__________________ "What kind of shape am I in now? Well round is a shape." said Roddick with a laugh. "I had a very detailed retirement plan, and I feel like I've met every aspect of it: a lot of golf, a lot of carbs, a lot of fried food, and some booze, occasionally — I've been completely committed ... The results have shown."
Murray - the abuse he sends toward his players' box. It's been curbed a bit with Lendl around but there are still times you wonder about how long the others have put up with it.
Ferrer - in my opinion, he's the most attractive player off court. But you cannot tell based on his on-court appearance (on the ladies side, Zvonareva is the same way). Agree about how his limited English, as endearing as it is, ends up hiding his intelligence.
Gasquet - when you can tell the exact moment he's checked out of a match. Also has an on-court vs off-court appearance issue, like Ferrer. Except while Ferrer's on-court style seems functional, Gasquet ends up looking goofy between points.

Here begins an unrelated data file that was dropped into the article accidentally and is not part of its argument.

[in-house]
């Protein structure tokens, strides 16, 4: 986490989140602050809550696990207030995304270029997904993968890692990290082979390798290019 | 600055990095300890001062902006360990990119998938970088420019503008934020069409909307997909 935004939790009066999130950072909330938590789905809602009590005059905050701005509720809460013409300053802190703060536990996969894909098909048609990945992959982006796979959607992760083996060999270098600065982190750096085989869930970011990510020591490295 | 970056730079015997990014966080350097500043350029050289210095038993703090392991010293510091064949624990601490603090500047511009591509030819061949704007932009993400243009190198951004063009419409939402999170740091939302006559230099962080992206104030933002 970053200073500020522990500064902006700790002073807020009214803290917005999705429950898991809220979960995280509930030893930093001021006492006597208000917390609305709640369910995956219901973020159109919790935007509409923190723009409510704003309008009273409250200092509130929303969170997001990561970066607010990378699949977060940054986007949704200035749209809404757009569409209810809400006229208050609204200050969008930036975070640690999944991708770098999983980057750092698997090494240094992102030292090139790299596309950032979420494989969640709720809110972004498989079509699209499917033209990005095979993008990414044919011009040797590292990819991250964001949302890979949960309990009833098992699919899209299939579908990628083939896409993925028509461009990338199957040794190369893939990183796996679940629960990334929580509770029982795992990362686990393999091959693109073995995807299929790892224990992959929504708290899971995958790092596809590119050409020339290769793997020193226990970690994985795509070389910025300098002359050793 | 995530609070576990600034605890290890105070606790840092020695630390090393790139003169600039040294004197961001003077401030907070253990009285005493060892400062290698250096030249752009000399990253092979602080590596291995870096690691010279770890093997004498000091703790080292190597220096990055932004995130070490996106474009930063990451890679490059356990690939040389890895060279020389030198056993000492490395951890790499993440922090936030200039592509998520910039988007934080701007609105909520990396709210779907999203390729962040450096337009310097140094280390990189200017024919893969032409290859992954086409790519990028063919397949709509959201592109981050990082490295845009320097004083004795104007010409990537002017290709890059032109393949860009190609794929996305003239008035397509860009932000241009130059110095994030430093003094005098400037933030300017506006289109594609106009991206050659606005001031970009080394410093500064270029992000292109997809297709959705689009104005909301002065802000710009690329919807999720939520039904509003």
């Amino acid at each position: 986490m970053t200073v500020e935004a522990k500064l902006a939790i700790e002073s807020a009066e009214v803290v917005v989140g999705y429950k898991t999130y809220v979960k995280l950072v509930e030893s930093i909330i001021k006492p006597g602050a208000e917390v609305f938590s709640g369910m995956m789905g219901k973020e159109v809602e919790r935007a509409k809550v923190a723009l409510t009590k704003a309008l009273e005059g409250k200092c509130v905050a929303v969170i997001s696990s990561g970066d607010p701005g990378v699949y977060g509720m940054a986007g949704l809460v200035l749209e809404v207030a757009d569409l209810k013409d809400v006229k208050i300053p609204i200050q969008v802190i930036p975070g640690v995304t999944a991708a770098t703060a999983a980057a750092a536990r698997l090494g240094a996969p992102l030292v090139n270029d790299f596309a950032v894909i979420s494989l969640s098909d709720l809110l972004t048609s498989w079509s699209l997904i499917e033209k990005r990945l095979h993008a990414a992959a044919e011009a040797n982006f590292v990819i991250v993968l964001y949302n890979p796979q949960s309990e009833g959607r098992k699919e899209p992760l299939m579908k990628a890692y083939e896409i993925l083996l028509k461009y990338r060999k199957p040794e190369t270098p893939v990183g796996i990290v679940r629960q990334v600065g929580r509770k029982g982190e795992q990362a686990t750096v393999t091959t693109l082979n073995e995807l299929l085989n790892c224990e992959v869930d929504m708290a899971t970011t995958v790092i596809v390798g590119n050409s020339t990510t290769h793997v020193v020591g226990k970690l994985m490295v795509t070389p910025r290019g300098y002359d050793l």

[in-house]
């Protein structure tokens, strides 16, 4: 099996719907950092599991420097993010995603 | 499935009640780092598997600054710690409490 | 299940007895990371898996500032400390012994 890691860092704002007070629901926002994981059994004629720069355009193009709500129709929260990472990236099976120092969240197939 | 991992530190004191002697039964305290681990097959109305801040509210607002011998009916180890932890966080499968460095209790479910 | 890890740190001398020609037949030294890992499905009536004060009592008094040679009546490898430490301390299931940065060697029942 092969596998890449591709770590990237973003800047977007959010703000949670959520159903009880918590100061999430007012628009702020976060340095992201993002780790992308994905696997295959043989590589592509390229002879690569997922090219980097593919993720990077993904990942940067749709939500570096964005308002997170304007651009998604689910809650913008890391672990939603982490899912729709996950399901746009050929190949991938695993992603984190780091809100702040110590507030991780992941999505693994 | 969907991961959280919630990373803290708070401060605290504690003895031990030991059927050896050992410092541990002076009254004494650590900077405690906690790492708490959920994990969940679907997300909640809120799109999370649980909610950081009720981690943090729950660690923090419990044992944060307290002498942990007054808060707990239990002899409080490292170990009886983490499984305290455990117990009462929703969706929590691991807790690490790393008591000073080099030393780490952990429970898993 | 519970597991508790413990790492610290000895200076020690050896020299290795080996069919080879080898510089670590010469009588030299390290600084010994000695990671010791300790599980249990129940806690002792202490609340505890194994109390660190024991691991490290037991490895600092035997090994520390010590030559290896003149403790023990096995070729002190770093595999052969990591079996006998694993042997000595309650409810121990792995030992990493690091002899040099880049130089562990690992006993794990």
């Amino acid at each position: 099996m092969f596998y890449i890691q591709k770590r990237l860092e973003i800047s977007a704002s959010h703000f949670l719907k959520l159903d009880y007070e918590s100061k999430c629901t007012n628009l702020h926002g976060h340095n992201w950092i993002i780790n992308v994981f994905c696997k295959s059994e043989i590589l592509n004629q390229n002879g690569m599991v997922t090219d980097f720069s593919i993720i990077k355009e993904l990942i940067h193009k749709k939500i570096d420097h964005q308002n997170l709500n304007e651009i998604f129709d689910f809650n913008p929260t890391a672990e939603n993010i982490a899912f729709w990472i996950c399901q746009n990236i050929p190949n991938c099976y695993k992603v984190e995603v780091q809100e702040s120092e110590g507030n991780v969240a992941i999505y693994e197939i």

Andy Murray: 2012 Olympic gold and silver medalist. US Open Champ. Wimbledon champ. Never been prouder of him.
The Brian Baker Story. Proof that truth is stranger than fiction... until Hollywood buys the rights and proceeds to keep screwing the script up.
1. That he drastically altered his fundamental playing style.
2. The firing of Brad Gilbert and subsequent hiring of Dene Goldfine
3. The occasional deference he showed towards Fed.
1. The Nadal fanboyism
2. His occasional regression into utter passivity.
1. His failure to be more of a presence over the course of the last decade.
2. The periods in his career where he seemed so disconnected from the game.
Each of them: I don't mind their respective on-court attitudes in general. I've never felt embarrassed by or for them during any rant or confrontation save for certain exceptions (Roddick vs. that poor USO lineswoman in 2010). But I seriously hate it if and when they've allowed their emotional outbursts to hinder them in any way, which has been unfortunately abundant.
“There are always moments when one feels empty and estranged. Such moments are most desirable, for it means the soul has cast its moorings and is sailing for distant places. This is detachment -- when the old is over and the new has not yet come. If you are afraid, the state may be distressing, but there is really nothing to be afraid of. Remember the instruction: Whatever you come across -- go beyond.”